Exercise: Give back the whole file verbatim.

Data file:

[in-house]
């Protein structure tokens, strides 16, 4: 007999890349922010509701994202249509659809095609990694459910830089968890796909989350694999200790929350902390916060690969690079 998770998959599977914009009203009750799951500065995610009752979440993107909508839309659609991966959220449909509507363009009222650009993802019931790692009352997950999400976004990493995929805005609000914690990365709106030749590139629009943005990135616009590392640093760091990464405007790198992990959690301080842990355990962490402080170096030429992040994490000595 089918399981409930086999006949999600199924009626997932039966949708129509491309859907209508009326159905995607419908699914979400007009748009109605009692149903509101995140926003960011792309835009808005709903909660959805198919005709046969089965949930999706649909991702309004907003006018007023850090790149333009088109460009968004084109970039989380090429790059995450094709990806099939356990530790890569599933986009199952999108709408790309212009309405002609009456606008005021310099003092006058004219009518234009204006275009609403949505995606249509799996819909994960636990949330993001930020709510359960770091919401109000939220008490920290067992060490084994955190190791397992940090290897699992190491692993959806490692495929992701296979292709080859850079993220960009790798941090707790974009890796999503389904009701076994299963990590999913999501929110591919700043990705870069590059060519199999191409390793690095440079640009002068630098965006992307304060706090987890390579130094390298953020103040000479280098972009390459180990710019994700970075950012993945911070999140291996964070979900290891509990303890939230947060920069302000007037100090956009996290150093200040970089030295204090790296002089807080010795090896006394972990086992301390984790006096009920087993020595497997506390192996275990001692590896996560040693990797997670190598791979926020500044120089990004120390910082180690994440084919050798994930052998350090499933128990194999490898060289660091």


[in-house]
């Protein structure tokens, strides 16, 4: 007999890349922010509701994202249509659809095609990694459910830089968890796909989350694999200790929350902390916060690969690079 998770998959599977914009009203009750799951500065995610009752979440993107909508839309659609991966959220449909509507363009009222650009993802019931790692009352997950999400976004990493995929805005609000914690990365709106030749590139629009943005990135616009590392640093760091990464405007790198992990959690301080842990355990962490402080170096030429992040994490000595 089918399981409930086999006949999600199924009626997932039966949708129509491309859907209508009326159905995607419908699914979400007009748009109605009692149903509101995140926003960011792309835009808005709903909660959805198919005709046969089965949930999706649909991702309004907003006018007023850090790149333009088109460009968004084109970039989380090429790059995450094709990806099939356990530790890569599933986009199952999108709408790309212009309405002609009456606008005021310099003092006058004219009518234009204006275009609403949505995606249509799996819909994960636990949330993001930020709510359960770091919401109000939220008490920290067992060490084994955190190791397992940090290897699992190491692993959806490692495929992701296979292709080859850079993220960009790798941090707790974009890796999503389904009701076994299963990590999913999501929110591919700043990705870069590059060519199999191409390793690095440079640009002068630098965006992307304060706090987890390579130094390298953020103040000479280098972009390459180990710019994700970075950012993945911070999140291996964070979900290891509990303890939230947060920069302000007037100090956009996290150093200040970089030295204090790296002089807080010795090896006394972990086992301390984790006096009920087993020595497997506390192996275990001692590896996560040693990797997670190598791979926020500044120089990004120390910082180690994440084919050798994930052998350090499933128990194999490898060289660091």